Street Fighter V Review (PS4)

Before we begin, let me be perfectly honest. I was never a fan of the Street Fighter series growing up. It is not one of the games I liked very much and I did not spend hundreds of dollars playing it in the arcades. I have owned a few entries, played a few of the crossovers and even like some of the characters. Exclusive to PlayStation 4 and PC, there has been a TON of hype for the release for this game.

Street Fighter V is a 2D fighting game and the newest entry into the Street Fighter franchise. It brings a few new characters, a few old ones and a few changes from its previous incarnation, mainly to its core fighting systems.

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Players are given two single-player modes, Story and Survival. The story mode provides back stories for the characters, with dialogue over stills showing the characters and their motivations. Between the dialogue, players battle it out with AI-controlled opponents to move the story along. The second portion of the single-player experience is a survival mode, which pits players against an endless chain of AI-opponents until the player is defeated.

The main draw of the game is, much like any other game in the genre, its online multiplayer. It is why people play fighting games and it is probably the best in its field right now. Street Fighter V has such a deep and complex fighting system that is just a blast to play around with. Combine that with a diverse and unique roster and you have a fantastic fighting game.

The roster totals out at sixteen and is a healthy mix of staple characters like Ryu, Ken Masters and Chun-Li along with newcomers like Laura and F.A.N.G. Each fighter feels different and no one feels overpowered, though people who main Bison are the worst kind of people. Each character is able to pull off some pretty sick combos, chaining basic moves, specials and sometimes even critical arts.

The meat of the game, and the most important aspect of the game, is the fighting system itself. Street Fighter V, like previous entries in the series, operate off of a six button system for Light, Medium and Heavy attacks. The buttons can be used to chain attacks together for basic combos, each one unique to the character being played. These combos can be added to further with the addition of special attacks, again unique to each character. 

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However, the above just scratches the surface of what the game offers when it comes to the actual fighting. New to the series is the V-Gauge, which controls the V-Trigger, V-Reversal and V-Skills within the game. Not all V-Gauges are the same; some characters, like Nash, have two bars, and others have three, like Ken.

V-Triggers are special modes for characters and change the properties of their attacks in addition to making them hurt A LOT. The modes vary from character to character, much like the rest of the V-Gauge. If players get pinned down, or are stuck on the defensive, they are able to use V-Reversals to buy themselves a little breathing room. V-Skills are special techniques that fill the V-Gauge when used and can be either offensive or defensive, depending on the character.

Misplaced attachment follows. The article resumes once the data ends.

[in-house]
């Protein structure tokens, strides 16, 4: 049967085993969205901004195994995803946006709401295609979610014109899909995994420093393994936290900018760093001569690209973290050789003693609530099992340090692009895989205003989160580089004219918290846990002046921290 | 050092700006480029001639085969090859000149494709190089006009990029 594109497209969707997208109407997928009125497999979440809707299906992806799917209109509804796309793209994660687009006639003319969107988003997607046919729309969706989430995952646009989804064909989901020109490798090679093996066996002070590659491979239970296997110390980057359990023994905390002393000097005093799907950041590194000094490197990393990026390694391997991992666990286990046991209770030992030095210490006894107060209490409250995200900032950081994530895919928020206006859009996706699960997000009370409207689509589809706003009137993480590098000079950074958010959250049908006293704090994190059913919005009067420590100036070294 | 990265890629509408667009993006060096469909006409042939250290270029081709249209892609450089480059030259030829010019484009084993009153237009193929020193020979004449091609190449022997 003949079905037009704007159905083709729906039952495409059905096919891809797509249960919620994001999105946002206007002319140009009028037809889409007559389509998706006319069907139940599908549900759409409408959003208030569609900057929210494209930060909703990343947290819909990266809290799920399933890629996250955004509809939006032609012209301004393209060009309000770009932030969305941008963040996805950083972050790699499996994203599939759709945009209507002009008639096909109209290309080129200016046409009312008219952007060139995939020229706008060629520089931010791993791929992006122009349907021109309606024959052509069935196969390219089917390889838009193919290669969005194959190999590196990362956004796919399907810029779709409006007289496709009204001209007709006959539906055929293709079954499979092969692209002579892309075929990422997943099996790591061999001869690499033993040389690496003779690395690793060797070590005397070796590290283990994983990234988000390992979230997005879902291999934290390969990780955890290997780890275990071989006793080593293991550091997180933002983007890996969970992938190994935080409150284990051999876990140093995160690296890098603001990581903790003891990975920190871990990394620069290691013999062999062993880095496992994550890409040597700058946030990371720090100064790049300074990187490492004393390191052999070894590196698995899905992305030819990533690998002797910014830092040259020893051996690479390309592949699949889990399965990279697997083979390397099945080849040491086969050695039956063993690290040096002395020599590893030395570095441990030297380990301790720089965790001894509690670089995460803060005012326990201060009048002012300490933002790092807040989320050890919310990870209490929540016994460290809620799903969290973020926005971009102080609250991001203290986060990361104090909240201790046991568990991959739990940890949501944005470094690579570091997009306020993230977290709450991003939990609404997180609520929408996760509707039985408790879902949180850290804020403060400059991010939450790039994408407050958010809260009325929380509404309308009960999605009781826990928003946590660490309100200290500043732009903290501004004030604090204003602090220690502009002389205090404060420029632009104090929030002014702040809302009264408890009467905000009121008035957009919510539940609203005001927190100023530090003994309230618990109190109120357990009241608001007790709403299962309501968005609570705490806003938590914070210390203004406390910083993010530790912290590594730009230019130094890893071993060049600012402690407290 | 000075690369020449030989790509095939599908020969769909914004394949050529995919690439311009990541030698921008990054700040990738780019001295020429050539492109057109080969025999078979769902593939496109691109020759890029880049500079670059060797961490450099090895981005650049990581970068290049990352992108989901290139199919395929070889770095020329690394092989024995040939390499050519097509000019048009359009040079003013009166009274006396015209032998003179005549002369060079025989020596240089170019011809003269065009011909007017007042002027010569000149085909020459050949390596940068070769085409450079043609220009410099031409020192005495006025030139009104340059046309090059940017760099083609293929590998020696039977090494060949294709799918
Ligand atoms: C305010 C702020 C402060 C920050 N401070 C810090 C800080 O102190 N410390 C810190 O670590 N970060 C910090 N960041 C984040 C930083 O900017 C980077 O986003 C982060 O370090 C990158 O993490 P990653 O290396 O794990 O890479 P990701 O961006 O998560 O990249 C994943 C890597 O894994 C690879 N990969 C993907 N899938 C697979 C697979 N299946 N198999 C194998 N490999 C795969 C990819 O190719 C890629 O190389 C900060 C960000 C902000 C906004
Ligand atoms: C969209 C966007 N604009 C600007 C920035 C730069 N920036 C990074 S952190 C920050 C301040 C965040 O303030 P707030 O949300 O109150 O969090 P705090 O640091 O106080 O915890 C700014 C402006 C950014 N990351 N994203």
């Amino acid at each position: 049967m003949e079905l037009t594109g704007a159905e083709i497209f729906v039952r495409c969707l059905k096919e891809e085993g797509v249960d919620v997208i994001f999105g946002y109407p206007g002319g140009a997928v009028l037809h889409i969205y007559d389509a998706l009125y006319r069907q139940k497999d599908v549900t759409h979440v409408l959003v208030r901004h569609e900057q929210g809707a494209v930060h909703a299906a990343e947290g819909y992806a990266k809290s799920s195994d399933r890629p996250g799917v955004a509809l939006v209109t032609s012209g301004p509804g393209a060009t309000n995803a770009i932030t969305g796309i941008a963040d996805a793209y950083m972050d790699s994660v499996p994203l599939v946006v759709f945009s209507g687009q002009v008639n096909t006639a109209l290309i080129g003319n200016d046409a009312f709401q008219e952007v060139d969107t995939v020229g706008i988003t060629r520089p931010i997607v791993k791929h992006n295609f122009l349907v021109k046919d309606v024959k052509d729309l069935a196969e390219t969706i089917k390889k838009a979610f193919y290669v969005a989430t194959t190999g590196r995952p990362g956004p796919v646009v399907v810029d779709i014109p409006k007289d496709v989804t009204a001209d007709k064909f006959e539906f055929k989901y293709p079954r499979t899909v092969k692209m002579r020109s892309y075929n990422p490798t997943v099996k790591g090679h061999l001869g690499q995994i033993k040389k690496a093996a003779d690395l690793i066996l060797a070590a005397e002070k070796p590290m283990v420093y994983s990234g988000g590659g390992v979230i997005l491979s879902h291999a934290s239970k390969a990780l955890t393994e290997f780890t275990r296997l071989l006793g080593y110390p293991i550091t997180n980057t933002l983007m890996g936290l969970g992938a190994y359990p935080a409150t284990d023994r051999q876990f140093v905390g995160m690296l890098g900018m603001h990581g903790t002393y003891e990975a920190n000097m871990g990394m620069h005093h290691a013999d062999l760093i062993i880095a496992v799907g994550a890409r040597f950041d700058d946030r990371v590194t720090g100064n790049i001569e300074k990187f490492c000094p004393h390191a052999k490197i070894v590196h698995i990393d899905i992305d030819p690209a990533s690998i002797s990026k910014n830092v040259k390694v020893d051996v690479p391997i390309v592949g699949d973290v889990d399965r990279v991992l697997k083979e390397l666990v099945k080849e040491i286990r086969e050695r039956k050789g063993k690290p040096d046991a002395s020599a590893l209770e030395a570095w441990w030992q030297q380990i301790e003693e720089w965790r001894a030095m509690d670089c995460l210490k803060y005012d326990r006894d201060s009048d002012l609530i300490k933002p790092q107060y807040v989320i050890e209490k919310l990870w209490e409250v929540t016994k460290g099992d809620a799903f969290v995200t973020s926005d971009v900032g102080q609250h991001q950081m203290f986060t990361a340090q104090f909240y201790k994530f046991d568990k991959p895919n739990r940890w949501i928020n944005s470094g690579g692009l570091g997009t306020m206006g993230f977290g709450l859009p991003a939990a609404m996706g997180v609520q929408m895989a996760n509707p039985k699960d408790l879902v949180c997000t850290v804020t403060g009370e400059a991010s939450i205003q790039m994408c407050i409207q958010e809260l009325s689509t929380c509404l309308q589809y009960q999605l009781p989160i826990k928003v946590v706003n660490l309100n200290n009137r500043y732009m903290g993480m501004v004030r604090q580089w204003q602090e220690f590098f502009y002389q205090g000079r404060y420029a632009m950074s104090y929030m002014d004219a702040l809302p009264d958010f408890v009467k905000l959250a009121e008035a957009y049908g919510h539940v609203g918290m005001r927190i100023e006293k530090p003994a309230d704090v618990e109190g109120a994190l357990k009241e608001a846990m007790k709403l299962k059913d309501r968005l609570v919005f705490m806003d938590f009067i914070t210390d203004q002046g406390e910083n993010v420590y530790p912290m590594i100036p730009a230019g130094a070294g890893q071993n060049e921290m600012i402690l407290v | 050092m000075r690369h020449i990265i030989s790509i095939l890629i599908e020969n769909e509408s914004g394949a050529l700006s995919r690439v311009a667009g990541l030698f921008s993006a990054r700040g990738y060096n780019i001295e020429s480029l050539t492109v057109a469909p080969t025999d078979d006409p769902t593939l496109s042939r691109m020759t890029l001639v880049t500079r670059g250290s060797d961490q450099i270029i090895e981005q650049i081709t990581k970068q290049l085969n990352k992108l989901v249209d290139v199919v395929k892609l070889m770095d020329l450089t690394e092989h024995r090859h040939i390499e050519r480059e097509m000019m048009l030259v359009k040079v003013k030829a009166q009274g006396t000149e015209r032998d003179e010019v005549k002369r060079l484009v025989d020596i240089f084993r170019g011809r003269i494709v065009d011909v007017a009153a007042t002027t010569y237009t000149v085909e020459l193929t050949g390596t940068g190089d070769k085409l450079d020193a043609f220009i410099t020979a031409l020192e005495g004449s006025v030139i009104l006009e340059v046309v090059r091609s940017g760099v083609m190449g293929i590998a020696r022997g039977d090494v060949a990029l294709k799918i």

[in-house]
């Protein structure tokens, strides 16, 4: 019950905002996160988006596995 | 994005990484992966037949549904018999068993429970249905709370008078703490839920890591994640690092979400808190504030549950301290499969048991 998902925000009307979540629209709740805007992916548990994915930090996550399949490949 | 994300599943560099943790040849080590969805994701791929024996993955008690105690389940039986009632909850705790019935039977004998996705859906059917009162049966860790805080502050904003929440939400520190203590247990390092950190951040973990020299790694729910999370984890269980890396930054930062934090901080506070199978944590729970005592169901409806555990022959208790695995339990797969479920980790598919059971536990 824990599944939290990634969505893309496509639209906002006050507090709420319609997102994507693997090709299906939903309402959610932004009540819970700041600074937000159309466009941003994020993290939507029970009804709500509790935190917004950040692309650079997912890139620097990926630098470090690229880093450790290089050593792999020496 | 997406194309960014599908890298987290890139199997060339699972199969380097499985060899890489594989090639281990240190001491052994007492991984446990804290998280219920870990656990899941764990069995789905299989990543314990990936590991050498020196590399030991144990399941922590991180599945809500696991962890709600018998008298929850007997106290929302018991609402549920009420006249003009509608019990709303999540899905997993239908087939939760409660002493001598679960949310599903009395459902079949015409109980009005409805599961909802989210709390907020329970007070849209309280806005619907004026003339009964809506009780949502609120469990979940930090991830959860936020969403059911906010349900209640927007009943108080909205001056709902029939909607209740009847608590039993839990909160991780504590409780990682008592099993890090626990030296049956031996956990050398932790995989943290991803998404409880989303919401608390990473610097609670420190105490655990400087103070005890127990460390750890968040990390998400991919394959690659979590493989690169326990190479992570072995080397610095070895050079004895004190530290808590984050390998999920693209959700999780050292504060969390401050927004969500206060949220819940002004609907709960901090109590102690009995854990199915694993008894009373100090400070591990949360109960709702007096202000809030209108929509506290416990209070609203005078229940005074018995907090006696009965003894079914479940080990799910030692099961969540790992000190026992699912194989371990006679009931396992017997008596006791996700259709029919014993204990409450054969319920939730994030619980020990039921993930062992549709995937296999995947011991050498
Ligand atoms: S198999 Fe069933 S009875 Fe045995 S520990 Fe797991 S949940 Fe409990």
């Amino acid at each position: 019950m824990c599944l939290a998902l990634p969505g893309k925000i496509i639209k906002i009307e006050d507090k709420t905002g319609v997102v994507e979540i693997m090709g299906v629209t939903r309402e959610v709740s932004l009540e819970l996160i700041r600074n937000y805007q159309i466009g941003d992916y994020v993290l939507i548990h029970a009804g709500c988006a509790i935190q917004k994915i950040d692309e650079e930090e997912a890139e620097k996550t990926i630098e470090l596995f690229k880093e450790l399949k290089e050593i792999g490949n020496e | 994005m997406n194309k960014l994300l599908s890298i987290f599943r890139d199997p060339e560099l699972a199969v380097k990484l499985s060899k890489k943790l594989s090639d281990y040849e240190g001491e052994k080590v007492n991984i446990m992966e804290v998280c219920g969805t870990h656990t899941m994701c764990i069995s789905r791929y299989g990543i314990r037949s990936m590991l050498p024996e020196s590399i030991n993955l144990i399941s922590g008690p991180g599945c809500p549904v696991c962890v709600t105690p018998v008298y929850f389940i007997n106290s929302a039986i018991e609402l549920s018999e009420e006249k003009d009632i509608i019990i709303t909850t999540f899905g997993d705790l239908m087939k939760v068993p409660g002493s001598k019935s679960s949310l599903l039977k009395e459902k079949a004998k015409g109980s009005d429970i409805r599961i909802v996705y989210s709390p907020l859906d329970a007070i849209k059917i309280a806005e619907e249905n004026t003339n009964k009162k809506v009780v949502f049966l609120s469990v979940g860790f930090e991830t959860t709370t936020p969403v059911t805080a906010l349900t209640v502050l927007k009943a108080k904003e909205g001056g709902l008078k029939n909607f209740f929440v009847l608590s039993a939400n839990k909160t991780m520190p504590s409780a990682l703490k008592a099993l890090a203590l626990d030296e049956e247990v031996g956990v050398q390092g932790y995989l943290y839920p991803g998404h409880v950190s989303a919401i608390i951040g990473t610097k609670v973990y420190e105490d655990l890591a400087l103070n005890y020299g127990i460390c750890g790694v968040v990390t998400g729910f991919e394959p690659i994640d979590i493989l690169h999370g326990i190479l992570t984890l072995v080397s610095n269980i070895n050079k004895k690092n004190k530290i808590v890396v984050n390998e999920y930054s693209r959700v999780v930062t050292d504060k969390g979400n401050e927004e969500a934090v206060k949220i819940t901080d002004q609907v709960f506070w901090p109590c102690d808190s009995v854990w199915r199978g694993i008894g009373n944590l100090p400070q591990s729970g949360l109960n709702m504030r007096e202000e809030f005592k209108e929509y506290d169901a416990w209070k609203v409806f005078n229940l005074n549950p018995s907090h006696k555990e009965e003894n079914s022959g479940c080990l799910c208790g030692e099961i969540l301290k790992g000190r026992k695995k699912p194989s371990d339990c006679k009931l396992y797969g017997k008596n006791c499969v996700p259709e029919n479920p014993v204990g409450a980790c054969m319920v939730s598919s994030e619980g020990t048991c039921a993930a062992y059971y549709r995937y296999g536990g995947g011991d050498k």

Online play in SFV is surprisingly awesome. I have played a lot of fighting games and my one major gripe has always been how bad input lag usually is. I have not had that issue while playing Street Fighter V. Occasionally, I will run into a bad connection but it has been extremely rare, even in Casual matches.

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For a $60 game, Street Fighter V feels a bit bare, almost like it is an incomplete product, especially when compared to other games in the genre. Though we were told upfront what was to be included, it feels a bit unusual to have to wait for game content that is already shown on the disc but is grayed out until an update hits like the challenges mode and the in-game store. For content already on the disc to not be available until an update comes out does not feel right.

Street Fighter V is a fantastic fighting game that beat down launch issues, and is shaping up to become one of the best fighting games of the year. Of course, that will hinge entirely on when the game is truly complete. Despite my thoughts on how incomplete it feels and regardless of the barebones feeling, if you are fan of fighting games, it is definitely a title worth picking up.



Joseph Dent III
the authorJoseph Dent III
I'm just a guy who loves video games of all types. I've been a part of the PSI team since 2015 and I love what I do. Game with me on the PSN - MrDarkEchoes91

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